Amanda Jernigan and her husband John Haney collaborate here on a gorgeous photograph and poem combination, the photograph providing the inspiration or focal point for the poem which is an irregular sonnet, a gorgeous thing, that builds its power through a series of contrasts, contradictions, and denials: delivered/abandoned, surreptitious/scandalously bright, dying swans sing sweetest/swans aren’t known to sing, never spoken/never taken back, (white — note: a word not used in the poem)/black. Read this way, you can see how achingly poignant each of the contrasts or denials is, sad, beautiful reversals. Even the poet reverses herself and seems to begin to disappear in that amazing double negative “we could hardly feign not having seen it,” or near double negative. In the middle, the poem offers a dense run of literary references, other poems and books, swans, sirens, all concentrated in the moment when the vision of the glowing swan (see the photo; the swan has an aura) disappears under the dark bridge. Note also the rhymes leading to the end: Brewer/truer and sirens/silent and the gorgeous back/black that bookends the last line.
Amanda Jernigan earlier contributed five poems to Numéro Cinq that went into her collection Groundwork which NPR picked as one of the top five poetry books of 2011.
The swan slipped under the bridge — a palmed card,
a dropped coin, a swaddled child, delivered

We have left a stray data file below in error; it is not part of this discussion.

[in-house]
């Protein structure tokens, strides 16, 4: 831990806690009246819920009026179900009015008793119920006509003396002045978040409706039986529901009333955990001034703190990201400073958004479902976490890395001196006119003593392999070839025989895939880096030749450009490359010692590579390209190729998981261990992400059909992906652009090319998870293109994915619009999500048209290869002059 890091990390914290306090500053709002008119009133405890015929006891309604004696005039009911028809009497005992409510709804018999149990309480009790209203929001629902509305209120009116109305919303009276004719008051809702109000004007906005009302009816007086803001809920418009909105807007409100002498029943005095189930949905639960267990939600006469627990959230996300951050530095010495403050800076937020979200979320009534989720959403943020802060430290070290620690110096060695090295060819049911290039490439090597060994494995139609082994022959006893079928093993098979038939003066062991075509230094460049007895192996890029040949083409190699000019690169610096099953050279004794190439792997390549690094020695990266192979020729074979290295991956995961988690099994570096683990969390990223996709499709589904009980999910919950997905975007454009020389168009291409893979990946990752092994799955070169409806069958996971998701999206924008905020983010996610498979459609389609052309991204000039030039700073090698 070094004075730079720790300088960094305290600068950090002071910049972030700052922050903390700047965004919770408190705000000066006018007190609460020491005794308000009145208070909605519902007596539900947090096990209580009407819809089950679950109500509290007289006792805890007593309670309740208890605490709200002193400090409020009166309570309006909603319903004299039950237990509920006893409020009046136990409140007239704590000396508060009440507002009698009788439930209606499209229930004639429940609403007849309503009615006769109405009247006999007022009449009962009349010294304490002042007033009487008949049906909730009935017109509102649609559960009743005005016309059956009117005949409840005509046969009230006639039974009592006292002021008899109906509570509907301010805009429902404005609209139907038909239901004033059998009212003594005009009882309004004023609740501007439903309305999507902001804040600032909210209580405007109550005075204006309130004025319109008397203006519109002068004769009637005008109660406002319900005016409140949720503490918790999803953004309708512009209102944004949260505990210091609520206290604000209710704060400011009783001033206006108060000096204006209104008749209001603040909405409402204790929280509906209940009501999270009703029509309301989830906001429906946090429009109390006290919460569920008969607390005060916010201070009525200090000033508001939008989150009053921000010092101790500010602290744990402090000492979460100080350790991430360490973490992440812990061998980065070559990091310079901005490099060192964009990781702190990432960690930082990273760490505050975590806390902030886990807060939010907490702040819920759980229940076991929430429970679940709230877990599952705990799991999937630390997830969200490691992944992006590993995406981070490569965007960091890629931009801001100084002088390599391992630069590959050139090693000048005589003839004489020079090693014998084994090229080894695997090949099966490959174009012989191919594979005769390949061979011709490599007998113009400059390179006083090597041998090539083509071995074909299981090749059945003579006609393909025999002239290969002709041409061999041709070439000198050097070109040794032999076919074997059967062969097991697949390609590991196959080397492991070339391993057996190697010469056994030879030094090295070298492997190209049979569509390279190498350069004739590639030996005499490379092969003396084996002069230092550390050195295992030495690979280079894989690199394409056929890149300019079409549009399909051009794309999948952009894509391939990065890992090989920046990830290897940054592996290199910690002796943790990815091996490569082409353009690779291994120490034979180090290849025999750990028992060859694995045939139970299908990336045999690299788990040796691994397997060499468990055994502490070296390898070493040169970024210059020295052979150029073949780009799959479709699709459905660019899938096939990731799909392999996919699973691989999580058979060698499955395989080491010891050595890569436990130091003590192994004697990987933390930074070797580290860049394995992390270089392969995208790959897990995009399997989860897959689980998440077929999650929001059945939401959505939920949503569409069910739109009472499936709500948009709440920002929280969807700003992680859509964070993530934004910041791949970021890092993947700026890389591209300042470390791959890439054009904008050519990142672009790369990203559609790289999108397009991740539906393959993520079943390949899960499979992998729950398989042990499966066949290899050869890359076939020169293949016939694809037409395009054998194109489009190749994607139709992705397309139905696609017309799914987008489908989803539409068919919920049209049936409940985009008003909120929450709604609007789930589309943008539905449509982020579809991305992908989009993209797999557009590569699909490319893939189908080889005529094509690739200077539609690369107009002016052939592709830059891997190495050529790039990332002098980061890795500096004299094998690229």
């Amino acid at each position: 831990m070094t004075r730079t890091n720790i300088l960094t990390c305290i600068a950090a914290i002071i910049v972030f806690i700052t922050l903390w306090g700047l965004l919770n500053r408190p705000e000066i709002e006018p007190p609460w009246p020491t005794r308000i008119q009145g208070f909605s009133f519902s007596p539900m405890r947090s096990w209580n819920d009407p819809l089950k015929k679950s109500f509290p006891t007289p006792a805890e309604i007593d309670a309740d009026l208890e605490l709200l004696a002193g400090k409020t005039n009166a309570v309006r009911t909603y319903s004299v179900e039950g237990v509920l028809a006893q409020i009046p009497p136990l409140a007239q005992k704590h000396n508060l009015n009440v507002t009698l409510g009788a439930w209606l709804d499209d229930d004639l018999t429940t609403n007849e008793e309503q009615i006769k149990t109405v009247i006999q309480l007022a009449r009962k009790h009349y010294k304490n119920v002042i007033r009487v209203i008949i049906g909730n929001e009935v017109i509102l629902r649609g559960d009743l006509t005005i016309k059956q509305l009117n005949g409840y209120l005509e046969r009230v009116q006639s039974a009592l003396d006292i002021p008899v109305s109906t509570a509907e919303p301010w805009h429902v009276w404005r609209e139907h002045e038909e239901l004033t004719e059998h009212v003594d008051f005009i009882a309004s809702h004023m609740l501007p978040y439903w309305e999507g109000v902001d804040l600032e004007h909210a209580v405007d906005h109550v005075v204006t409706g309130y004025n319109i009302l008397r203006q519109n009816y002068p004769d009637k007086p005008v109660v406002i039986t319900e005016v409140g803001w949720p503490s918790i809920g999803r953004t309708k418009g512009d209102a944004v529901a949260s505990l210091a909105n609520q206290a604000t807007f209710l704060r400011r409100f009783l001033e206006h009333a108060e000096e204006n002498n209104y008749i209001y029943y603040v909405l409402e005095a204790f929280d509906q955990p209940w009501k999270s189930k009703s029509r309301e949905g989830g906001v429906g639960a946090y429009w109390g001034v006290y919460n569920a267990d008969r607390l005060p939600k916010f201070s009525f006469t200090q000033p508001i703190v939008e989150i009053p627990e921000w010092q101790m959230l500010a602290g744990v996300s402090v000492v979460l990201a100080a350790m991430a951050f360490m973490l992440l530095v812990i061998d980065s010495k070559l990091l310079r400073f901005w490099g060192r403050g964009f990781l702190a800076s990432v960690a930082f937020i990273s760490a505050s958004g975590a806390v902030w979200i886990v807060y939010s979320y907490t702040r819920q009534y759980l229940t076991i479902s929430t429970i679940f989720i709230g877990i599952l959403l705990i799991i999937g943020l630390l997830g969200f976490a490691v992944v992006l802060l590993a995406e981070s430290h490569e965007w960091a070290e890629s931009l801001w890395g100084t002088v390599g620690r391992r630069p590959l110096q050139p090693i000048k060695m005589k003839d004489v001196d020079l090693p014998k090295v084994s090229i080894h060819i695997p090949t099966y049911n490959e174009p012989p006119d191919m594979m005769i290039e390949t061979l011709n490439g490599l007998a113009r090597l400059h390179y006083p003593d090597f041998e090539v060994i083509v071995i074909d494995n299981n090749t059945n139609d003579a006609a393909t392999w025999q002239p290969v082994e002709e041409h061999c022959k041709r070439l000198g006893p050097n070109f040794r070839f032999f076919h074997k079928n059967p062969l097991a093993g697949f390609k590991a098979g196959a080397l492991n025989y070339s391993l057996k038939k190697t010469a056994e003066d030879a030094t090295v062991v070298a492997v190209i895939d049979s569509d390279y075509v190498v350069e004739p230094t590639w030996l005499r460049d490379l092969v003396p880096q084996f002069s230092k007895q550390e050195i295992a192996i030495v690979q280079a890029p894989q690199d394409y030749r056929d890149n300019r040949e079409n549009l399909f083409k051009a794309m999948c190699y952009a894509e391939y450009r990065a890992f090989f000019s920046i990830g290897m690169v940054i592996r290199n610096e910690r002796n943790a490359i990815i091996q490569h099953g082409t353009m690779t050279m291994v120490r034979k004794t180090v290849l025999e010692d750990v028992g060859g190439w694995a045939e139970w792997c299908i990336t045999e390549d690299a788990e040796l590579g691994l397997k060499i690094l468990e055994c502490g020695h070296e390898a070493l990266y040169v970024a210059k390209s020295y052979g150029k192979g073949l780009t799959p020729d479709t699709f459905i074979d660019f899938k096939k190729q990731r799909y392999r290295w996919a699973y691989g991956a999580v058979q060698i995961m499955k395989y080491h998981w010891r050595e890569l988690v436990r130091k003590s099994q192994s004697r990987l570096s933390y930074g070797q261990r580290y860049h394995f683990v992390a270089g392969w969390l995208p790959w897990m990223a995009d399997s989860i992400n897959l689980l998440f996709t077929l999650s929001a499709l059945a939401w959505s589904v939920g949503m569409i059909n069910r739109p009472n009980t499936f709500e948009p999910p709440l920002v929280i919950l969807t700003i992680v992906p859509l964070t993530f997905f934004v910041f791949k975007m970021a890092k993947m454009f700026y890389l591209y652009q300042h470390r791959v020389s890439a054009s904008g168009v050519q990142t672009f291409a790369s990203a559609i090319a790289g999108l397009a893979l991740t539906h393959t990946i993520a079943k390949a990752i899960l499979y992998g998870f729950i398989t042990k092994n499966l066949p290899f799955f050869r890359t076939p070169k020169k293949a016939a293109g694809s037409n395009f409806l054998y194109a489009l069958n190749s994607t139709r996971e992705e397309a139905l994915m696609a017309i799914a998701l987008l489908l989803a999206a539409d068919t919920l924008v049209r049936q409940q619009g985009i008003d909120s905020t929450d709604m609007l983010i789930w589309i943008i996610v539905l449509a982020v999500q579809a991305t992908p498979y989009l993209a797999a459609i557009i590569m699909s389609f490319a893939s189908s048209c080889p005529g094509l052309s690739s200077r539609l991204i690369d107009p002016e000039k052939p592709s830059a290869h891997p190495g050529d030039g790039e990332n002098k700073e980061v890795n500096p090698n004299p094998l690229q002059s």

or abandoned — a surreptitious movement,
but scandalously bright, and we could hardly
feign not having seen it. I thought about
Macpherson’s swan, white habited; and Baudelaire’s,
an exile from its lac natal; the snow-
white somnatational swans of Outram’s
‘Ms Cassie by Tarnished Water’: dying
swans sing sweetest, Brecht maintained. But Brewer
tells us swans aren’t known to sing. The sirens,
too, were silent, according to Kafka. Truer
words were never spoken, never taken
back. In your negative the swan is black.
Amanda Jernigan is a poet, playwright, essayist, and editor. Her first book, Groundwork: poems, was published by Biblioasis in 2011; her second book, All the Daylight Hours, is forthcoming from Cormorant, this spring. She is the editor of The Essential Richard Outram (Porcupine’s Quill, 2011), and is currently at work on a critical edition of Outram’s collected poems.
John Haney is a photographer, sculptor, and wood engraver. His work has been exhibited in public and private galleries in Canada and abroad. He is represented by the Christina Parker Gallery in St. John’s, Newfoundland, and in Europe by Emerson Gallery Berlin. He is currently at work on a series of black-and-white contact prints entitled Common Prayer (http://johnhaney.ca/common_
Amanda and John are sometime, amateur letterpress printers. Since 2000, they have collaborated annually on a hand-printed pamphlet or broadside, featuring one of Amanda’s poems and one of John’s photographs, issued in a small edition under their imprint Daubers Press. ‘Reflection’/Weidendammer Bridge … is in that tradition — the first of their collaborations to make its debut in digital form!
Amanda and John live in Hamilton, Ontario, with their young son Anson, and their loyal dog Ruby, of previous Numéro-Cinq fame: (http://numerocinqmagazine.